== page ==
The long-established practice of sample pill distribution from pharma sales rep to physician to patient is changing. New regulations now require more stringent tracking of all distributed prescription medications. To get medications into the hands of patients, pharma companies are turning to cards that do everything from tracking sample shipments to giving consumers discounts at the pharmacy and are serving as a new form of marketing.
Until recently, drug company reps had been handing out samples worth billions of dollars to physicians each year as a way to market new medications. But companies are looking for new ways to get medications to consumers. Part of this change has been prompted by the new health care law which mandates that pharma companies report these distributions to Congress. More companies are starting to use card sampling. The pharma reps either deliver or mail cards to physicians who can then order drug samples. The system allows pharma companies to track where samples are delivered.
Samples continue to be a valuable part of a physician's treatment options. Physicians may start a patient on a drug sample to see how well the medication is tolerated before writing a full subscription.
In addition to matching a medication to a patient’s condition, physicians also make prescription decisions based on:
- Patient financial status 86%
- Patient coverage 76%
- Patient co-pay 68%
This financial angle is where pharma companies are taking another step into the physician-patient relationship. To be sure that a patient fills a subscription, either with or without a sample, pharma companies are giving physicians co-pay or discount cards to help patients with the cost of a prescription. When consumers take these cards to the pharmacy, the discounted medicine can strengthen the loyalty between the patient and the pharma company. According to Nicole Jedlo, in marketing and business development at Jet, a major card system operator, " We've seen an increase of over 200% in the use rate of cards in the past year." This data indicates that cards may play an increasing role in the way pharma companies market new medications.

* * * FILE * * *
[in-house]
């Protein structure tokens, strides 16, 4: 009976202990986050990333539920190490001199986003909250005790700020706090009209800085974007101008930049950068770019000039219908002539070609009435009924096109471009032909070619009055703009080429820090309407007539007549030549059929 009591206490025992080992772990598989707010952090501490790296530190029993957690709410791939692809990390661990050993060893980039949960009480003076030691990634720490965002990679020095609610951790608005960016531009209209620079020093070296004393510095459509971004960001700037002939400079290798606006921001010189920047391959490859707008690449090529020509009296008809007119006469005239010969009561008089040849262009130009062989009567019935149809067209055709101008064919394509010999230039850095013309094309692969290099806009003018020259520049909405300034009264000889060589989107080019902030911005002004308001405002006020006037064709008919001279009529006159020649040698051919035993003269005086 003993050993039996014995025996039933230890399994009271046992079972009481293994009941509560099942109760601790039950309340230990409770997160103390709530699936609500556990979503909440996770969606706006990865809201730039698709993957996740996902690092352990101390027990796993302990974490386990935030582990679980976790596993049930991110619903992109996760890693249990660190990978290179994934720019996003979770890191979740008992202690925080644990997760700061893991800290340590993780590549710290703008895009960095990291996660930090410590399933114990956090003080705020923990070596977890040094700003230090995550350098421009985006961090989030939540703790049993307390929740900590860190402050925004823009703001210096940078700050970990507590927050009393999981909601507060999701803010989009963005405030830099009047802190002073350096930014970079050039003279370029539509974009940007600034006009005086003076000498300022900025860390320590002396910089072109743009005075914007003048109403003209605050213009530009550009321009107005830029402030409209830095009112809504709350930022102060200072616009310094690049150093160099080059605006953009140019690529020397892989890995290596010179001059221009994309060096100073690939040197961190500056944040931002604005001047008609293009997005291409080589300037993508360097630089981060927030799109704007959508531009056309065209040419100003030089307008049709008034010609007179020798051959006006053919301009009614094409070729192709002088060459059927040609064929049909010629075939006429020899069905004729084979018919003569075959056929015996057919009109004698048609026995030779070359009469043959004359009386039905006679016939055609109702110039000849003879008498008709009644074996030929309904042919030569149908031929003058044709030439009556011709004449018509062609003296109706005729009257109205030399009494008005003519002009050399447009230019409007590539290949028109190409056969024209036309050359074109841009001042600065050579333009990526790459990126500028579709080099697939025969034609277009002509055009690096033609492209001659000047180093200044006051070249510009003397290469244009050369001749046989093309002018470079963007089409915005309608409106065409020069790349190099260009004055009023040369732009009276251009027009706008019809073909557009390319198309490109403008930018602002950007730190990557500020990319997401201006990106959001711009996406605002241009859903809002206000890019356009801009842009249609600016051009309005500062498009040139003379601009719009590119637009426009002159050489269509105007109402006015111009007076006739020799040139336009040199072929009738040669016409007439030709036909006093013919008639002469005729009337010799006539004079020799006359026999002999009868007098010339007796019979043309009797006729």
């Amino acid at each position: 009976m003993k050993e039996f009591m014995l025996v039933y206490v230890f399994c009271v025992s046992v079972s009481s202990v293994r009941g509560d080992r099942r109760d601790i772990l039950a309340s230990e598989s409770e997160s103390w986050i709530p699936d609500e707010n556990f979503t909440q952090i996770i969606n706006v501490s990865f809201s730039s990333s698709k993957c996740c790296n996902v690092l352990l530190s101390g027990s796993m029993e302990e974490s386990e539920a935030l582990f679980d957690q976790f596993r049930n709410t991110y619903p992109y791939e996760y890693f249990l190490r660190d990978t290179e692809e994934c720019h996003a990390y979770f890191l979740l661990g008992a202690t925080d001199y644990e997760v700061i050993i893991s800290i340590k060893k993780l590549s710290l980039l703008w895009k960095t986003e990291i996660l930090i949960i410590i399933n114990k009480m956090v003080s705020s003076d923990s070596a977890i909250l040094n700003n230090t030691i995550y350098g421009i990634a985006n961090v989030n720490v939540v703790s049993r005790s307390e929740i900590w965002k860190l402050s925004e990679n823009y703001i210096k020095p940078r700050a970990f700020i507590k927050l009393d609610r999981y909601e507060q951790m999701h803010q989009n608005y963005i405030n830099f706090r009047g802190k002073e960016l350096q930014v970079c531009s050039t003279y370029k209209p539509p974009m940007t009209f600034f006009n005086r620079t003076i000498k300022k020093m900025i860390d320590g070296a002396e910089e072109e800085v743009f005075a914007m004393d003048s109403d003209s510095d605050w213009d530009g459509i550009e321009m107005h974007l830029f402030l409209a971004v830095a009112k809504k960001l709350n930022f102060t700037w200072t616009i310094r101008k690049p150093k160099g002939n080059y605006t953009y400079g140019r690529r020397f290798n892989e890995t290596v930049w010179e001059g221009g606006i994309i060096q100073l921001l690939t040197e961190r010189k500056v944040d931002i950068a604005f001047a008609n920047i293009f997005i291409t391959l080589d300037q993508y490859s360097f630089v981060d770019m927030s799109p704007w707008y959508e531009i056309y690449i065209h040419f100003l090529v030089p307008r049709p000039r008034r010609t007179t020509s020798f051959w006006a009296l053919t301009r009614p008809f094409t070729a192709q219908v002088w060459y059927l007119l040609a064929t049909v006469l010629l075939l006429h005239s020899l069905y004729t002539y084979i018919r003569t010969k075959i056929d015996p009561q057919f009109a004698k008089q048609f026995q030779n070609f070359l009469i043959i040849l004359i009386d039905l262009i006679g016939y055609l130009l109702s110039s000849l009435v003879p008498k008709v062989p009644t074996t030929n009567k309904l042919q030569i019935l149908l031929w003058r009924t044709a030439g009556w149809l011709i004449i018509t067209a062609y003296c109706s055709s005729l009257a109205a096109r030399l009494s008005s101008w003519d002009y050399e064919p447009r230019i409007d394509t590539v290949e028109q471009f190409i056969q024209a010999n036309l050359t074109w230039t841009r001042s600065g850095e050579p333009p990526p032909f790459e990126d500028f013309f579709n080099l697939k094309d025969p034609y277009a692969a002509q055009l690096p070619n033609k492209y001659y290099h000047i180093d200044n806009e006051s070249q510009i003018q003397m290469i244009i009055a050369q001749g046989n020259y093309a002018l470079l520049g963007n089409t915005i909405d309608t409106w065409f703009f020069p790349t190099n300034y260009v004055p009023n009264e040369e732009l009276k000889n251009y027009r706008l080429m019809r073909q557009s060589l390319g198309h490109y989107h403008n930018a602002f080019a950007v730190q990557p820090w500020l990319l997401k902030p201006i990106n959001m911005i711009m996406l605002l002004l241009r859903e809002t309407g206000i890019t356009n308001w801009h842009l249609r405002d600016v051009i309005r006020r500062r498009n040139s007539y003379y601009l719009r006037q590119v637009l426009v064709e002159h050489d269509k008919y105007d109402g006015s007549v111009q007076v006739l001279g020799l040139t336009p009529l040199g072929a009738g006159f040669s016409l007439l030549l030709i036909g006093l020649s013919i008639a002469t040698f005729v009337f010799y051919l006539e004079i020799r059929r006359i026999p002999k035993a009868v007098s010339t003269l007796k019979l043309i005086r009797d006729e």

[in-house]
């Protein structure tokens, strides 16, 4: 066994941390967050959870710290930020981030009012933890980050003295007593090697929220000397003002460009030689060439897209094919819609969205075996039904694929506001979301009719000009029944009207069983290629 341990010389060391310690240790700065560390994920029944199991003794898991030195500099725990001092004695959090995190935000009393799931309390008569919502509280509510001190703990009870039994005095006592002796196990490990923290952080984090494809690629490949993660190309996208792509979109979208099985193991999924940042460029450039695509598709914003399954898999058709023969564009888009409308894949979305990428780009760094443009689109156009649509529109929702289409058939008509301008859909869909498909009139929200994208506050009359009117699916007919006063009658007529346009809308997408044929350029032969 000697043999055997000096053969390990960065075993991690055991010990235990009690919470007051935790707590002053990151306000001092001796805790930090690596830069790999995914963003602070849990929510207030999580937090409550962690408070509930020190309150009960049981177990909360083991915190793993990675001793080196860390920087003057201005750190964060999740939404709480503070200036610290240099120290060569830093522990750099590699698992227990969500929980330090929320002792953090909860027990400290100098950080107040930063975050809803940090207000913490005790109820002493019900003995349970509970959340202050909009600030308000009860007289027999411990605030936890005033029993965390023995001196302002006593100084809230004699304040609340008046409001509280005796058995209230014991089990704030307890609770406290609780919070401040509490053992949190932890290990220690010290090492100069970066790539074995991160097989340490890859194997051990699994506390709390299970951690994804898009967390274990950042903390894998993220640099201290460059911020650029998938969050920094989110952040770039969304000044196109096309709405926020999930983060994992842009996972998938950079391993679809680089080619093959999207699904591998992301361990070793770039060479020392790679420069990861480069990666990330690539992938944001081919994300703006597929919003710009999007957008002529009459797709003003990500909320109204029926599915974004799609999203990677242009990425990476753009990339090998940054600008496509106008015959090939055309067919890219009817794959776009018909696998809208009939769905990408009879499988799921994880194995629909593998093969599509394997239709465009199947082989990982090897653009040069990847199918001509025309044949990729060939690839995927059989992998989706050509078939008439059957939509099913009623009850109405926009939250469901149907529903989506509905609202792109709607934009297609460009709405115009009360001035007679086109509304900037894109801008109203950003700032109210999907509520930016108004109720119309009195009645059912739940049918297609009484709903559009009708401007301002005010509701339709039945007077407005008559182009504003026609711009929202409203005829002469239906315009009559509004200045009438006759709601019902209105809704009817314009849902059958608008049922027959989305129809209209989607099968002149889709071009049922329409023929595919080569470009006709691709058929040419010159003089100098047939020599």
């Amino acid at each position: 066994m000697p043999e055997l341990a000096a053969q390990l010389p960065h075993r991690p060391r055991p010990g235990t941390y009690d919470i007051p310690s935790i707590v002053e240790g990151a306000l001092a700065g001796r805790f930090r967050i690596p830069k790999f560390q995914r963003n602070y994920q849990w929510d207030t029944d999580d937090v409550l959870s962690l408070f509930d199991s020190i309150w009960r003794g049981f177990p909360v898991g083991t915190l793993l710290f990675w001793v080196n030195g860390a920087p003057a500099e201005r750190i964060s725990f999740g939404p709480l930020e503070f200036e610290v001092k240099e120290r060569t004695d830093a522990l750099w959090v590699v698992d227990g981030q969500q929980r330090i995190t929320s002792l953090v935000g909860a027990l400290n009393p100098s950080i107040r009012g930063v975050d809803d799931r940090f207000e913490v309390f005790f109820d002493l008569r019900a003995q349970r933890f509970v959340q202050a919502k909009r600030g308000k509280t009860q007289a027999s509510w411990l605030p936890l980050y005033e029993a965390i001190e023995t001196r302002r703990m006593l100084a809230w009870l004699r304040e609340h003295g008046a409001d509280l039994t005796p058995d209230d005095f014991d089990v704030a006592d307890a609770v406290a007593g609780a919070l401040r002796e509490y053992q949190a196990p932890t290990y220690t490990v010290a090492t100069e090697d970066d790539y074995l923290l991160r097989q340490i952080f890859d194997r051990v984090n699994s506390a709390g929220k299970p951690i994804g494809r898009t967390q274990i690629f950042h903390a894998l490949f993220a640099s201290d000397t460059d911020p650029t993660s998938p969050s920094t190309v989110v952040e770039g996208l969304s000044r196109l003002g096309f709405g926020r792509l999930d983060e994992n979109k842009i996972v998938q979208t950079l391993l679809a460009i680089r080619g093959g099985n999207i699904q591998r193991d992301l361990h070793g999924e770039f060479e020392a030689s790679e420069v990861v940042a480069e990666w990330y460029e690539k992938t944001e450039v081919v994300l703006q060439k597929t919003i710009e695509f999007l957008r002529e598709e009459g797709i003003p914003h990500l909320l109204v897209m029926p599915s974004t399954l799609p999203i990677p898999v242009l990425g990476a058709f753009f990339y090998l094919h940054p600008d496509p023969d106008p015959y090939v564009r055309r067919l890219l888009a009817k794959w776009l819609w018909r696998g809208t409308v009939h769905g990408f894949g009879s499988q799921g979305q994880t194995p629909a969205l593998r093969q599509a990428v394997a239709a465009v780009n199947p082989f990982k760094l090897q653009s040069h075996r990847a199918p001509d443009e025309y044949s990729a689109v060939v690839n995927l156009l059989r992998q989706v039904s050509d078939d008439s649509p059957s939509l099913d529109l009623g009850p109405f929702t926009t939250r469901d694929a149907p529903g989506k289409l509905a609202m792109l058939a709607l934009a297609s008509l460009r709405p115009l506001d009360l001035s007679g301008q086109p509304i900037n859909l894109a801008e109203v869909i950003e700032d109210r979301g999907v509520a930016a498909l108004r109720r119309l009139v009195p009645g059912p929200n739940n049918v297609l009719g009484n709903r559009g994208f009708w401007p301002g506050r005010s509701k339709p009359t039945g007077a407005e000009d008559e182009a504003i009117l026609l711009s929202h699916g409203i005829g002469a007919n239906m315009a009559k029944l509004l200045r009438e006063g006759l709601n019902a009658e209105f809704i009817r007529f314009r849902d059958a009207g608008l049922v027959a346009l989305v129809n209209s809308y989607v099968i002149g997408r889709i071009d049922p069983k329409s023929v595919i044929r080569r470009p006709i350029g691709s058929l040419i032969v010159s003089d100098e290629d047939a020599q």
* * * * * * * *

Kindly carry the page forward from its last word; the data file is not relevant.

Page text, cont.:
These new cards may serve to enhance the reputation of the pharma industry. In 2010, only 16% of consumers say their opinion of pharma companies is “somewhat or extremely positive”.[Sources: Jedlo, Nicole. Cards: Pharma’s Answer to Sample Compliance. Jet. Imaginejet.net. January 2011. Web. 18 Jan. 2011; Favole, Jared. Drug Makers Provide View Of Sampling Practices. WSL.com. 5 Jun. 2010. Web. 18 Jan. 2011; Chase, James. Pharma Industry Perceptions. MMM-Online.com. 14 May 2010. Web. 18 Jan. 2011]